x
```
%% Output
9
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``` python
[x for x in range(10, 20)]
```
%% Output
[10, 11, 12, 13, 14, 15, 16, 17, 18, 19]
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``` python
x
```
%% Output
9
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## Scope
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Python follows the LEGB Rule (after https://www.amazon.com/dp/0596513984/):
* L, Local: Names assigned in any way within a function (def or lambda), and not declared global in that function.
* E, Enclosing function locals: Name in the local scope of any and all enclosing functions (def or lambda), from inner to outer.
* G, Global (module): Names assigned at the top-level of a module file, or declared global in a def within the file.
* B, Built-in (Python): Names preassigned in the built-in names module : open, range, SyntaxError,...
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``` python
x = 3
def foo():
x = 4
def bar():
print(x) # accesses x from foo's scope
bar() # prints 4
x = 5
bar() # prints 5
```
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``` python
foo()
```
%% Output
4
5
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## Generators
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``` python
def function():
for i in range(10):
yield i
```
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``` python
function()
```
%% Output
<generator object function at 0x000002122AA82900>
<generator object function at 0x0000017816A305F0>
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``` python
for y in function():
print(y)
```
%% Output
0
1
2
3
4
5
6
7
8
9
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## Default arguments
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``` python
def do_something(a, b, c):
return (a, b, c)
```
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``` python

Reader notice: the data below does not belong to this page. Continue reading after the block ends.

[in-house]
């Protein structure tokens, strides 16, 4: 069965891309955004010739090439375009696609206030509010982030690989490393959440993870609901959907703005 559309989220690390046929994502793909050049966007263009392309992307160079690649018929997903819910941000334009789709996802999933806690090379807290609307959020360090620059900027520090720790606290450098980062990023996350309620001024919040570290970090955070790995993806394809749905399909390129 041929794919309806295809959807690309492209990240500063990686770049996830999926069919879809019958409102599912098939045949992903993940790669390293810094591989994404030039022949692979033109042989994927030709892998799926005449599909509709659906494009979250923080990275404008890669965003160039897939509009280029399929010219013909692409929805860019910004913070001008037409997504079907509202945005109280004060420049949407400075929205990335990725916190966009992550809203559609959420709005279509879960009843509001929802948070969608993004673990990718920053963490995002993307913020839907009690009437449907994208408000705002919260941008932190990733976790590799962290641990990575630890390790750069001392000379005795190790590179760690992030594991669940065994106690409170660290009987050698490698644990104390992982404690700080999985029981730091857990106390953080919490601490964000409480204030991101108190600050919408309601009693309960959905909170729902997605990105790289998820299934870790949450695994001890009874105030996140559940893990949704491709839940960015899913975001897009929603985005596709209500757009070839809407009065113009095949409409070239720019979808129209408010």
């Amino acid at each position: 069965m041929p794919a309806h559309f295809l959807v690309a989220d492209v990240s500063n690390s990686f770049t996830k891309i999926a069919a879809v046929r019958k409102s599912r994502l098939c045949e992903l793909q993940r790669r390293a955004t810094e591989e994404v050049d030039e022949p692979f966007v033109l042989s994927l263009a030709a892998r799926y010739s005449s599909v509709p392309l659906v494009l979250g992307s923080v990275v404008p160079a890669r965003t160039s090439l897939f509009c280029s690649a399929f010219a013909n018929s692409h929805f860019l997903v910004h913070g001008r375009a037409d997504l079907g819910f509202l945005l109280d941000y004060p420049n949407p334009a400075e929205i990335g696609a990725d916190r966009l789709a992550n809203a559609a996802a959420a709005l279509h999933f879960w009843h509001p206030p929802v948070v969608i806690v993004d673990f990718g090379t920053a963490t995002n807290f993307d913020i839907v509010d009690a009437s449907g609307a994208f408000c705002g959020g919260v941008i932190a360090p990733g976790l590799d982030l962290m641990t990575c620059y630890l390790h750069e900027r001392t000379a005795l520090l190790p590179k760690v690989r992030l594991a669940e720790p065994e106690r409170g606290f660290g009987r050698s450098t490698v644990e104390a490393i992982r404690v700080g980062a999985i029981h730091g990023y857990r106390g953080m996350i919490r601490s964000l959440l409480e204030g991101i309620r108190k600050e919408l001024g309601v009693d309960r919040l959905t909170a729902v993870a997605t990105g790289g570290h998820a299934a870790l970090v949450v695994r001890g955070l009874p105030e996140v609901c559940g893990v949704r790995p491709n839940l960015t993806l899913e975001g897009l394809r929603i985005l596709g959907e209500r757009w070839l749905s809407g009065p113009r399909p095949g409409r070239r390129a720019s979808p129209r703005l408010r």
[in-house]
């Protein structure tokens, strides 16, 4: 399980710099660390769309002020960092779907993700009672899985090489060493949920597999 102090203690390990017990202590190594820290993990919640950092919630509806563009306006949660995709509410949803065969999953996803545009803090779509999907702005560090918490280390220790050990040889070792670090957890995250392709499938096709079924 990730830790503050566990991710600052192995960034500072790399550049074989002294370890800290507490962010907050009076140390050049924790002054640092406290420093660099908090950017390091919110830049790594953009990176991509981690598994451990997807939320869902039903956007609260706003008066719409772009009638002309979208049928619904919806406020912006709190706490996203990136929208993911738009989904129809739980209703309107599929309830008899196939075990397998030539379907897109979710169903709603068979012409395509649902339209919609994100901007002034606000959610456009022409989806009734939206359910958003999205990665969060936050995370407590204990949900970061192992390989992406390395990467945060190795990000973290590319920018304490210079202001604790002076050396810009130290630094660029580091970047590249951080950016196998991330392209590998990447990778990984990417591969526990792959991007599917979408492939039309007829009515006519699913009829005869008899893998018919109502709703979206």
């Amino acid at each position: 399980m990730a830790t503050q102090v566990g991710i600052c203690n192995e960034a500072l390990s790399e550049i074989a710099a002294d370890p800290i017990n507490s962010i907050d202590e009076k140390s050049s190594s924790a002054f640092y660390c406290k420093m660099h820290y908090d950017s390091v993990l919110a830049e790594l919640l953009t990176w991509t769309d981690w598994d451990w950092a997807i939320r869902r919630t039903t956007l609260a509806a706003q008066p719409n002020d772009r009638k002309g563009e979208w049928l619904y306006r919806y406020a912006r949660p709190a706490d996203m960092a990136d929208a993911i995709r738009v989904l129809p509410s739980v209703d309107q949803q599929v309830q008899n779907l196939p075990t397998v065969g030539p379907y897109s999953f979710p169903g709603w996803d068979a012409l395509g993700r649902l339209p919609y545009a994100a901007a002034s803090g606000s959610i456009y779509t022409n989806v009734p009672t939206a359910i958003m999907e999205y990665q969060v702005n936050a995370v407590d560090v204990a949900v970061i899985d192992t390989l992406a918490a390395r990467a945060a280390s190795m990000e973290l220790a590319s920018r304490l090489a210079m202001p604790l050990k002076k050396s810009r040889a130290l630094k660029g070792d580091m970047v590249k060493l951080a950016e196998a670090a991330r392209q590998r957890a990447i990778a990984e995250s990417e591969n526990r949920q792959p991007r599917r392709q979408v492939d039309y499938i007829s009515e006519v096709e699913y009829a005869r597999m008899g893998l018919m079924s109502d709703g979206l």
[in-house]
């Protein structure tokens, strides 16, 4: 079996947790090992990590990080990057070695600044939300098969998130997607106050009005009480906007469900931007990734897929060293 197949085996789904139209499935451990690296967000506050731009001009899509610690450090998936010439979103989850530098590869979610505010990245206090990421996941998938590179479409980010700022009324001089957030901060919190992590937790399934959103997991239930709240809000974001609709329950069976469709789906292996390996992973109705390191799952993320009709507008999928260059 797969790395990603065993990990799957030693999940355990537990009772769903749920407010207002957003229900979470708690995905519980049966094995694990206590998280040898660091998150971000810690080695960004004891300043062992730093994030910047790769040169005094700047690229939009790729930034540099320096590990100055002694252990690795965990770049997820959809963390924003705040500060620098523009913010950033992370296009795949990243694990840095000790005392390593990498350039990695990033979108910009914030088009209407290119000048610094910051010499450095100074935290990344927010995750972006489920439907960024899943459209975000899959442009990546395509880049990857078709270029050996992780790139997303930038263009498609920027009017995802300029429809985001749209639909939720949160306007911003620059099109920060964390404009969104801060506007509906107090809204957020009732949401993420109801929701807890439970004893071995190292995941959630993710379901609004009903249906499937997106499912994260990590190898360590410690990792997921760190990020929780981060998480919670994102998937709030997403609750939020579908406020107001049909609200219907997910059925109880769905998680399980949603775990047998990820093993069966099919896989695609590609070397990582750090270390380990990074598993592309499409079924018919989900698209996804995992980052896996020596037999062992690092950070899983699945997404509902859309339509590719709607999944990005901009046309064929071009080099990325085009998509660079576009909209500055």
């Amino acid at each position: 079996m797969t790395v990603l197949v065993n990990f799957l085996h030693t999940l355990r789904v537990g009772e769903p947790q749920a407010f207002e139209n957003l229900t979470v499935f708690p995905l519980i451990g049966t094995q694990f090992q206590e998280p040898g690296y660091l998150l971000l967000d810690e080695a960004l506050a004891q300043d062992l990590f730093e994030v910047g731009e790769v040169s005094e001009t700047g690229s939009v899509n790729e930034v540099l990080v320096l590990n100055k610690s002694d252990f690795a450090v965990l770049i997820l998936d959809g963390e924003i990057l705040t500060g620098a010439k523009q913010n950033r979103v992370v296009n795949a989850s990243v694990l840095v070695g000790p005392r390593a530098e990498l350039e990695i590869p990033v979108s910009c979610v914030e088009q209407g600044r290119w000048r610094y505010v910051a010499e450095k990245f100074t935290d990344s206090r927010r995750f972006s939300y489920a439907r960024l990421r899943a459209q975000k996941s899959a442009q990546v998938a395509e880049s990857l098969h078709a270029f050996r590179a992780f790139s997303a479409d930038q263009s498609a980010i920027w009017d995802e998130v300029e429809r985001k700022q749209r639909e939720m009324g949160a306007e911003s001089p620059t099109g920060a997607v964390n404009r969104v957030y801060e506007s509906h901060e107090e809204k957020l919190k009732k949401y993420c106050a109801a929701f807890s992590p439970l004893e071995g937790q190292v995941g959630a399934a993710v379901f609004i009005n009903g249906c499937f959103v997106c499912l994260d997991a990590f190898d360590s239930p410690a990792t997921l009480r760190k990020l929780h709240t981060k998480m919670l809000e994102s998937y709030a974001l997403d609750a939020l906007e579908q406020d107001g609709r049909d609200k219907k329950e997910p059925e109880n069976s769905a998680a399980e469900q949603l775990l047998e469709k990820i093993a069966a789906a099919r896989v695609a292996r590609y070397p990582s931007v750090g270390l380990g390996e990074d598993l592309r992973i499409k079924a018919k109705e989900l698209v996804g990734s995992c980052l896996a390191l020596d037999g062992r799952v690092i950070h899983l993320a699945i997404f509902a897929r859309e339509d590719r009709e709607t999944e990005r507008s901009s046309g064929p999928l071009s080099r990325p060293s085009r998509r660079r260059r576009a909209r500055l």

do_something(1, 2, 3)
```
%% Output
(1, 2, 3)
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``` python
def do_something_else(a=1, b=2, c=3):
return (a, b, c)
```
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``` python
do_something_else()
```
%% Output
(1, 2, 3)
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``` python
def some_function(start=[]):
start.append(1)
return start
result = some_function()
result
```
%% Output
[1]
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``` python
result.append(2)
other_result = some_function()
other_result
```
%% Output
[1, 2, 1]
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## List comprehension
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"List comprehension" is the idea of writing some code inside of a list that will generate a list. Consider the following:
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``` python
[x ** 2 for x in range(10)]
```
%% Output
[0, 1, 4, 9, 16, 25, 36, 49, 64, 81]
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``` python
temp_list = []
for x in range(10):
temp_list.append(x ** 2)
temp_list
```
%% Output
[0, 1, 4, 9, 16, 25, 36, 49, 64, 81]
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But list comprehension is much more concise.
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## Plotting
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``` python
%matplotlib inline
```
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After the magic, we then need to import the matplotlib library:
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``` python
import matplotlib.pyplot as plt
```
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Python has many, many libraries. We will use a few over the course of the semester.
To create a simple line plot, just give a list of y-values to the function plt.plot().
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``` python
plt.plot([5, 8, 2, 6, 1, 8, 2, 3, 4, 5, 6])
```
%% Output
[<matplotlib.lines.Line2D at 0x21229948be0>]
[<matplotlib.lines.Line2D at 0x17858c222b0>]
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## Closures
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Are functions that capture some of the local bindings to variables.
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``` python
def return_a_closure():
dict = {}
def hidden(operator, value, other=None):
if operator == "add":
dict[value] = other
else:
return dict[value]
return hidden
```
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``` python
thing = return_a_closure()
thing("add", "apple", 42)
thing("get", "apple")
```
%% Output
42
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``` python
thing.dict
```
%% Output
---------------------------------------------------------------------------
AttributeError Traceback (most recent call last)
<ipython-input-51-d5e1343710c5> in <module>
----> 1 thing.dict
AttributeError: 'function' object has no attribute 'dict'
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Where is dict?
......